Elon Musk mouths off again

Tesla boss Elon Musk recently tweeted that the electric-car maker’s share price was “too high”. It promptly fell.

Tesla’s share price, having doubled after the virus-induced market slump, fell by more than 10% following the latest outburst from CEO Elon Musk (pictured). He tweeted that the electric-car maker’s stock price “is too high”, says Richard Waters in the Financial Times. This is ironic given that Musk has been engaged in a “running battle” with short-sellers who have complained “that the shares are artificially inflated”.

Musk’s decision to talk down his own company’s share price is clearly a “kick in the teeth” for investors, says Liam Denning on Bloomberg. However, he is right to stress that Tesla’s stock price is “an emotional, not financial, construct”. After all, the pandemic has piled more stress onto Tesla’s “already less-than-utility-like model”. Despite analysts’ euphoria at the “peanut-sized profits” Tesla announced in its latest earnings report last week, there are serious concerns about what the continuing suspension of activity at Tesla’s main factory in California will mean for future cash flow.

Still, the profit and the recent comeback in the stock price show that Tesla is doing better than its traditional competitors, says Antony Currie on Breakingviews. While the firm’s valuation of 75 times earnings is clearly “unjustified on pretty much any sane metric”, its soaring share price gives it “potential access to far more capital”. And with shares in Tesla’s competitors cratering, it might be a good idea for Musk at least to consider “snapping up” a bigger producer for a “song” and “accelerating his goal of advancing the mass production and adoption of electric vehicles”.

Recommended

US stockmarkets shrug off the mob's rampage through the US Capitol building
US stockmarkets

US stockmarkets shrug off the mob's rampage through the US Capitol building

US stockmarkets seem more interested in the results of Senate elections in Georgia than on the lawless mob's raid on the country's Capitol building.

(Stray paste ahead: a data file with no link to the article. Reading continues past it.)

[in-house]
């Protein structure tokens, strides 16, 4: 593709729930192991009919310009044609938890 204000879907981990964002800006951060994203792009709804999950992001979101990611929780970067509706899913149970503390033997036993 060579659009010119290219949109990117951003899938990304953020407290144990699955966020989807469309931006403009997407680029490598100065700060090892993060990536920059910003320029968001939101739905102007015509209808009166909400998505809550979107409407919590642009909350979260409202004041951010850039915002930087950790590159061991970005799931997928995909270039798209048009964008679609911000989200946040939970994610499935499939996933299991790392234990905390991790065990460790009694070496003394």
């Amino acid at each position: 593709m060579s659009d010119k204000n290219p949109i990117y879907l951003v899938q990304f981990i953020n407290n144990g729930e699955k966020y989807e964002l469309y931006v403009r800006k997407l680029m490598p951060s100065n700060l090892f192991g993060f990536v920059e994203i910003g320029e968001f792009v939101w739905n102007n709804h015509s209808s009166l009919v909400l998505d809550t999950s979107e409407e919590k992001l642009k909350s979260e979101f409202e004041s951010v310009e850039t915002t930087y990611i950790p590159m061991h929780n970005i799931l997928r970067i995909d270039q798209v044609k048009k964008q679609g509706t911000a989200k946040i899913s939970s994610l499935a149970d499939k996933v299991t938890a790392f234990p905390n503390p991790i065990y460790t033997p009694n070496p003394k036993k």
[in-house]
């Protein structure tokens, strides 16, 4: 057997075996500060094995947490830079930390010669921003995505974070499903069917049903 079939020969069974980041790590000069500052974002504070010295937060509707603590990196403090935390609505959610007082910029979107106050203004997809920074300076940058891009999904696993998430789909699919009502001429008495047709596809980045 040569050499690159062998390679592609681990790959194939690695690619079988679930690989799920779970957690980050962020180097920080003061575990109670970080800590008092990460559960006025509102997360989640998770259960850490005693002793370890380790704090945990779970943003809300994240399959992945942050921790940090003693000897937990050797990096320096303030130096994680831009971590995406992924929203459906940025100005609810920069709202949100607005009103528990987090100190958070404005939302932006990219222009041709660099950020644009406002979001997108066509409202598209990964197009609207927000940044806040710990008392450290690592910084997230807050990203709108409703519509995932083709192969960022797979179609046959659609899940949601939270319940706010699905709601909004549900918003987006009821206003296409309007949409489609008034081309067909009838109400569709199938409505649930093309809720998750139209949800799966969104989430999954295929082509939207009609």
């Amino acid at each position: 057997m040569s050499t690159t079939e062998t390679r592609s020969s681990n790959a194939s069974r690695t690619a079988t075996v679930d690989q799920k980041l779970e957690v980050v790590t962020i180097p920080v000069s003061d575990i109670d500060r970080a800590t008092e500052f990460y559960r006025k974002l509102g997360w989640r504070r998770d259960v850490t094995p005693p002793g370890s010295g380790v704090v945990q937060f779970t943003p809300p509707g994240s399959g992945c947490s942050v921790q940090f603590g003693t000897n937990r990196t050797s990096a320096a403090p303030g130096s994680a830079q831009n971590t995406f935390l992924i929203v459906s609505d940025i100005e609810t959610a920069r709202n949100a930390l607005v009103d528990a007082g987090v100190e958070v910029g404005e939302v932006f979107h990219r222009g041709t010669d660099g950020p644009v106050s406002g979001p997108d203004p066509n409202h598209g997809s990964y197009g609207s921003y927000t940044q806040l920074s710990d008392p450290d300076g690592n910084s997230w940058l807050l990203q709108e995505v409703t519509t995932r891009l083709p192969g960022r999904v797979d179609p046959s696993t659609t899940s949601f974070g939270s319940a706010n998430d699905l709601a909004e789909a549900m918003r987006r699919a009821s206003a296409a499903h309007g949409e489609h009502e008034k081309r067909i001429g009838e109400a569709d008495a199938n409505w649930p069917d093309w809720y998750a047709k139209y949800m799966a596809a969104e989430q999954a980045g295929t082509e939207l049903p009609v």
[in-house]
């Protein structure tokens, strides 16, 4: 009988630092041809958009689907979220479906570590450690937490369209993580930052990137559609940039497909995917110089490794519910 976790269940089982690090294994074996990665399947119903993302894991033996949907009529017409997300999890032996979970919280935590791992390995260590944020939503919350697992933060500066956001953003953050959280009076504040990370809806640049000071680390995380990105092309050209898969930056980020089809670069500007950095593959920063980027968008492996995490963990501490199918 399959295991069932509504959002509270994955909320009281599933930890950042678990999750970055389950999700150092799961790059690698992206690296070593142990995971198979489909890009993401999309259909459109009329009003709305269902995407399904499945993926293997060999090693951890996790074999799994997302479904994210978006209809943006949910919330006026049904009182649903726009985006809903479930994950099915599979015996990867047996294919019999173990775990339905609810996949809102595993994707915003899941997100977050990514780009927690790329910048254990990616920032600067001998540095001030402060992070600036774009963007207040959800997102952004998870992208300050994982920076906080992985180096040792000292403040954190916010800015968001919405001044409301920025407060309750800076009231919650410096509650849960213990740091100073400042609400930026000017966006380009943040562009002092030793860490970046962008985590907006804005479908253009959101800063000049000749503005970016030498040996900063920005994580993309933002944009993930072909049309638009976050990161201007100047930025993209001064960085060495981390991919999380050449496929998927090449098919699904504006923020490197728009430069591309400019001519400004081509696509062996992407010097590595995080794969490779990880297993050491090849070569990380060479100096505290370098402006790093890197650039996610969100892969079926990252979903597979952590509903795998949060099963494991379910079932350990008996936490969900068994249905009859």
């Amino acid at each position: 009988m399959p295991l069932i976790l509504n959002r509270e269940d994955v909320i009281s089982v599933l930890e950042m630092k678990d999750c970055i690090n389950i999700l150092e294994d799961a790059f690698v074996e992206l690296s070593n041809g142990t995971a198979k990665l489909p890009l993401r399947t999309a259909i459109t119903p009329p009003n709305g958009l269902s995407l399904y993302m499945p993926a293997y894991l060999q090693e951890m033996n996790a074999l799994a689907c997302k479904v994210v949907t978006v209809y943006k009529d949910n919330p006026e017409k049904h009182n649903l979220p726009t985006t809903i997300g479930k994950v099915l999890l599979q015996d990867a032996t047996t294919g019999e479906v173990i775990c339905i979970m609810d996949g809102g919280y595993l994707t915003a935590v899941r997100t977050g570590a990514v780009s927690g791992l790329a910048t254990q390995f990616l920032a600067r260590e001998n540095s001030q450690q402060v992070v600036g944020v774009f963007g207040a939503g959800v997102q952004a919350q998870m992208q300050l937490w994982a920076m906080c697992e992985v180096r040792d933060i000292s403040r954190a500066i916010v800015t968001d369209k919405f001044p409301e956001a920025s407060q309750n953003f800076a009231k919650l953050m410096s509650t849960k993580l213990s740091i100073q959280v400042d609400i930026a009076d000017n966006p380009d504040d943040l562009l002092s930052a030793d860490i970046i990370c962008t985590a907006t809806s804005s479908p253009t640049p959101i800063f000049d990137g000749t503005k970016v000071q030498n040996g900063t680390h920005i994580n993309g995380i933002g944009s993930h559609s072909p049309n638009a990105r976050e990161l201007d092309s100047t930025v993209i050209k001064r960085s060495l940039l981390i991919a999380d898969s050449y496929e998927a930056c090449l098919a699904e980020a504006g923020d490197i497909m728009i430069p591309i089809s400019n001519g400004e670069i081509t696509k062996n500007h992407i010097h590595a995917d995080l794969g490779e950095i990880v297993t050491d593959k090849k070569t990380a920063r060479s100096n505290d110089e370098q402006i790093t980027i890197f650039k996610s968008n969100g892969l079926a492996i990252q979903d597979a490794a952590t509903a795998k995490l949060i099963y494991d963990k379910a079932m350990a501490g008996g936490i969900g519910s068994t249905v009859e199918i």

14 Jan 2021
When will the US stockmarket bubble burst?
US stockmarkets

When will the US stockmarket bubble burst?

With US stocks more expensive than before the Wall Street crash of 1929, there are growing signs of “mania”. But what will push markets over the edge?
22 Jan 2021
The MoneyWeek Podcast: let's talk about bubbles
Stockmarkets

The MoneyWeek Podcast: let's talk about bubbles

Merryn and John talk about the many obvious signs of a bubble in certain assets, including tech stocks, TikTok, and stock-trading 12-year olds. It's c…
22 Jan 2021
Eternal growth: how to invest in the future of the drinks industry
Share tips

Eternal growth: how to invest in the future of the drinks industry

Humans have been dabbling in tasty beverages for millennia. Jonathan Compton assesses the key trends in the sector and recommends seven hard- and soft…
22 Jan 2021

Most Popular

Why we won’t see a house-price crash in 2021
House prices

Why we won’t see a house-price crash in 2021

Lockdown sent house prices berserk as cooped up home-workers fled for bigger properties in the country. And while they won’t rise quite as much this y…
18 Jan 2021
Inflation is the easiest way out of this – just don’t expect politicians to admit it
Inflation

Inflation is the easiest way out of this – just don’t expect politicians to admit it

The UK government borrowed £34.1bn in December, a record amount for that month. Britain's debt pile now amounts to 100% of GDP. How are we going to pa…
22 Jan 2021
The world’s fund managers are getting very bullish – be careful out there
Stockmarkets

The world’s fund managers are getting very bullish – be careful out there

The latest survey of fund managers shows them to be extremely bullish on all the same things. And that, says John Stepek, means the market is in dange…
21 Jan 2021